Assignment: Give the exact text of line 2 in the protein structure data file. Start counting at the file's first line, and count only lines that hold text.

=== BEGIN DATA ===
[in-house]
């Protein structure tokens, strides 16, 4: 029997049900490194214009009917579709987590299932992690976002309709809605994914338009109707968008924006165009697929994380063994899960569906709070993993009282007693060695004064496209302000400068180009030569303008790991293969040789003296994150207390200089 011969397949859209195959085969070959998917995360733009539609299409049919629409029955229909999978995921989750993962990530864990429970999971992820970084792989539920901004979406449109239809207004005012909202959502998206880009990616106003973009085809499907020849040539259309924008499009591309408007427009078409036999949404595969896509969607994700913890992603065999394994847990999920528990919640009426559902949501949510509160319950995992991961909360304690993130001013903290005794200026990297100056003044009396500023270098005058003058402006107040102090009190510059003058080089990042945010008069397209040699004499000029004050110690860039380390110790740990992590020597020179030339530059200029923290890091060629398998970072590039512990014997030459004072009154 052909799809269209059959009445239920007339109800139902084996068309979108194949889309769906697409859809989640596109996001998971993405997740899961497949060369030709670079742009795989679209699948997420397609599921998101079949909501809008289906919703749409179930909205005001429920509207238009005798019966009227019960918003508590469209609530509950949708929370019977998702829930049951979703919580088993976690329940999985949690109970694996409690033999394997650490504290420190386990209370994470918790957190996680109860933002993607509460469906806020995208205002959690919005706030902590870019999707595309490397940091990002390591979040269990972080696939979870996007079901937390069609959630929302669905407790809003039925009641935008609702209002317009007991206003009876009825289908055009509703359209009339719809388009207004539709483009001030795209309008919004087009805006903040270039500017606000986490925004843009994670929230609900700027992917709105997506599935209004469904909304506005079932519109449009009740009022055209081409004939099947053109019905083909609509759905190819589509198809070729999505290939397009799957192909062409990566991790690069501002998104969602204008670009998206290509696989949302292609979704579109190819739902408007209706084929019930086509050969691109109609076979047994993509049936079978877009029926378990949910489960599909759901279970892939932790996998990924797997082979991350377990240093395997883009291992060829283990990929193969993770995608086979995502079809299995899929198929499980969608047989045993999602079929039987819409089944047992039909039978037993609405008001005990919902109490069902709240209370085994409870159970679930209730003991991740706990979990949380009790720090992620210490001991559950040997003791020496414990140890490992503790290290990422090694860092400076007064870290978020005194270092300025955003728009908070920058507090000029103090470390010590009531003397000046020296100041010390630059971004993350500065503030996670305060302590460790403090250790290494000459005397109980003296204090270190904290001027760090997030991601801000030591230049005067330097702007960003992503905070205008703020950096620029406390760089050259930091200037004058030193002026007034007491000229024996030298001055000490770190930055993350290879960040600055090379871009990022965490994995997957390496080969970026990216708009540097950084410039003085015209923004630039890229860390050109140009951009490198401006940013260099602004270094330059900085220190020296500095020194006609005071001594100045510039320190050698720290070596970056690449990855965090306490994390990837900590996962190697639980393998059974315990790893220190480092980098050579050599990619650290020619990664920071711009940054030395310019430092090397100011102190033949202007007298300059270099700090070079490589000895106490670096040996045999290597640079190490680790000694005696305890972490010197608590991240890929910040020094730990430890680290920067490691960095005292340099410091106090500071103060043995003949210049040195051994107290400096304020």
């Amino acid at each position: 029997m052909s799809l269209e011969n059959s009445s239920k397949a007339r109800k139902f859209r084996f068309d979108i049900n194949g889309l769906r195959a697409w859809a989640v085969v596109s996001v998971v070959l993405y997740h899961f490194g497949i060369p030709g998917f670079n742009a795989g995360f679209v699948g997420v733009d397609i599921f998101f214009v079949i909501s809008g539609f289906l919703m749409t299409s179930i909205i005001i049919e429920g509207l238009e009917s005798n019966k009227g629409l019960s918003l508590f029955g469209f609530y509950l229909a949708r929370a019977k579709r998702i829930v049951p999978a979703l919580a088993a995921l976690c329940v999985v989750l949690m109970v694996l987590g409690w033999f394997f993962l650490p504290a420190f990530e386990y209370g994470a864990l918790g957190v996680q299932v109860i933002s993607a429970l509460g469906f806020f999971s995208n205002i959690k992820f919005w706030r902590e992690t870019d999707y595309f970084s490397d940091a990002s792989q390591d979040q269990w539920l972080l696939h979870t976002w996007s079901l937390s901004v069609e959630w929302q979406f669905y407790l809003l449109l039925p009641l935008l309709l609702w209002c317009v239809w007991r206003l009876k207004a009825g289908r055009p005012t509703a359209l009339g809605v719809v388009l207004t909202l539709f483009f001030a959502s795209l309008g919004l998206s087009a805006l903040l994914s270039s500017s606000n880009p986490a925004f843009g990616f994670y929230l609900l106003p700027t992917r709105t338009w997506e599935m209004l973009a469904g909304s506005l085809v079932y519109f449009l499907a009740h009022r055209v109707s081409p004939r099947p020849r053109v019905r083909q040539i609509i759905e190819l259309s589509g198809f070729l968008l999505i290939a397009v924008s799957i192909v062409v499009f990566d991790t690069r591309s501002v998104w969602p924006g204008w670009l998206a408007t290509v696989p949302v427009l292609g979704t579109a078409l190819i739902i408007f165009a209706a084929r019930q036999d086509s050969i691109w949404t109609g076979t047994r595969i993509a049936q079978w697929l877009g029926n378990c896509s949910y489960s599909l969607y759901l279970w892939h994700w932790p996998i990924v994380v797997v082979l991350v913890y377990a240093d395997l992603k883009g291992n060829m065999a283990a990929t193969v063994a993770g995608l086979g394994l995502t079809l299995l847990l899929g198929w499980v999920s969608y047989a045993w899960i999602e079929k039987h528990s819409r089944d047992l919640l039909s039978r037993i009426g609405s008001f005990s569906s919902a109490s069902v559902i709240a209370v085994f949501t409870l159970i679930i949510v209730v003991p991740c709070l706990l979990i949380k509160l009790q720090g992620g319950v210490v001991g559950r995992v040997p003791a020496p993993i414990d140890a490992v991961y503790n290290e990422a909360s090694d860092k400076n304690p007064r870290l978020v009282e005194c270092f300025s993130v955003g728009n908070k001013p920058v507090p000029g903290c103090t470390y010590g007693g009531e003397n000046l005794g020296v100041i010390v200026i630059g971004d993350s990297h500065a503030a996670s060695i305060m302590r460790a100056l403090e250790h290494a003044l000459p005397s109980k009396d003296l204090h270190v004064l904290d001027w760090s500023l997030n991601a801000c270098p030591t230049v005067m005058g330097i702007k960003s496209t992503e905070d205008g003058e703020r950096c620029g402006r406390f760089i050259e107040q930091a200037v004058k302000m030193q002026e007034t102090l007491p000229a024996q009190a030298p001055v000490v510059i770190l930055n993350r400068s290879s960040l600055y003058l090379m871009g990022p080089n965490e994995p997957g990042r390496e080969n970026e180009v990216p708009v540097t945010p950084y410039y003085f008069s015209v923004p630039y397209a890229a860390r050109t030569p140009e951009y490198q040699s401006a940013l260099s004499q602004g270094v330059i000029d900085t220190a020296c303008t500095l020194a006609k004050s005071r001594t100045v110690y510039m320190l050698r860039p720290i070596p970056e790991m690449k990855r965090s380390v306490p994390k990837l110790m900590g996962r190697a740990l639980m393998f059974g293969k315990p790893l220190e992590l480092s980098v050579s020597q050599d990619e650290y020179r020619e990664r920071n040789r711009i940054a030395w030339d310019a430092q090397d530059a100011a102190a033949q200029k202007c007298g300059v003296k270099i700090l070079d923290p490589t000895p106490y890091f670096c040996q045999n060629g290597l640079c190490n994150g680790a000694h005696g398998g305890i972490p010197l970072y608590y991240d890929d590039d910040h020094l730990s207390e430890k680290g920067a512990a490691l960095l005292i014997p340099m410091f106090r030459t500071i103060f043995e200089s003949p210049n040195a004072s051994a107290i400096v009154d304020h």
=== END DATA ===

């Protein structure tokens, strides 16, 4: 029997049900490194214009009917579709987590299932992690976002309709809605994914338009109707968008924006165009697929994380063994899960569906709070993993009282007693060695004064496209302000400068180009030569303008790991293969040789003296994150207390200089 011969397949859209195959085969070959998917995360733009539609299409049919629409029955229909999978995921989750993962990530864990429970999971992820970084792989539920901004979406449109239809207004005012909202959502998206880009990616106003973009085809499907020849040539259309924008499009591309408007427009078409036999949404595969896509969607994700913890992603065999394994847990999920528990919640009426559902949501949510509160319950995992991961909360304690993130001013903290005794200026990297100056003044009396500023270098005058003058402006107040102090009190510059003058080089990042945010008069397209040699004499000029004050110690860039380390110790740990992590020597020179030339530059200029923290890091060629398998970072590039512990014997030459004072009154 052909799809269209059959009445239920007339109800139902084996068309979108194949889309769906697409859809989640596109996001998971993405997740899961497949060369030709670079742009795989679209699948997420397609599921998101079949909501809008289906919703749409179930909205005001429920509207238009005798019966009227019960918003508590469209609530509950949708929370019977998702829930049951979703919580088993976690329940999985949690109970694996409690033999394997650490504290420190386990209370994470918790957190996680109860933002993607509460469906806020995208205002959690919005706030902590870019999707595309490397940091990002390591979040269990972080696939979870996007079901937390069609959630929302669905407790809003039925009641935008609702209002317009007991206003009876009825289908055009509703359209009339719809388009207004539709483009001030795209309008919004087009805006903040270039500017606000986490925004843009994670929230609900700027992917709105997506599935209004469904909304506005079932519109449009009740009022055209081409004939099947053109019905083909609509759905190819589509198809070729999505290939397009799957192909062409990566991790690069501002998104969602204008670009998206290509696989949302292609979704579109190819739902408007209706084929019930086509050969691109109609076979047994993509049936079978877009029926378990949910489960599909759901279970892939932790996998990924797997082979991350377990240093395997883009291992060829283990990929193969993770995608086979995502079809299995899929198929499980969608047989045993999602079929039987819409089944047992039909039978037993609405008001005990919902109490069902709240209370085994409870159970679930209730003991991740706990979990949380009790720090992620210490001991559950040997003791020496414990140890490992503790290290990422090694860092400076007064870290978020005194270092300025955003728009908070920058507090000029103090470390010590009531003397000046020296100041010390630059971004993350500065503030996670305060302590460790403090250790290494000459005397109980003296204090270190904290001027760090997030991601801000030591230049005067330097702007960003992503905070205008703020950096620029406390760089050259930091200037004058030193002026007034007491000229024996030298001055000490770190930055993350290879960040600055090379871009990022965490994995997957390496080969970026990216708009540097950084410039003085015209923004630039890229860390050109140009951009490198401006940013260099602004270094330059900085220190020296500095020194006609005071001594100045510039320190050698720290070596970056690449990855965090306490994390990837900590996962190697639980393998059974315990790893220190480092980098050579050599990619650290020619990664920071711009940054030395310019430092090397100011102190033949202007007298300059270099700090070079490589000895106490670096040996045999290597640079190490680790000694005696305890972490010197608590991240890929910040020094730990430890680290920067490691960095005292340099410091106090500071103060043995003949210049040195051994107290400096304020």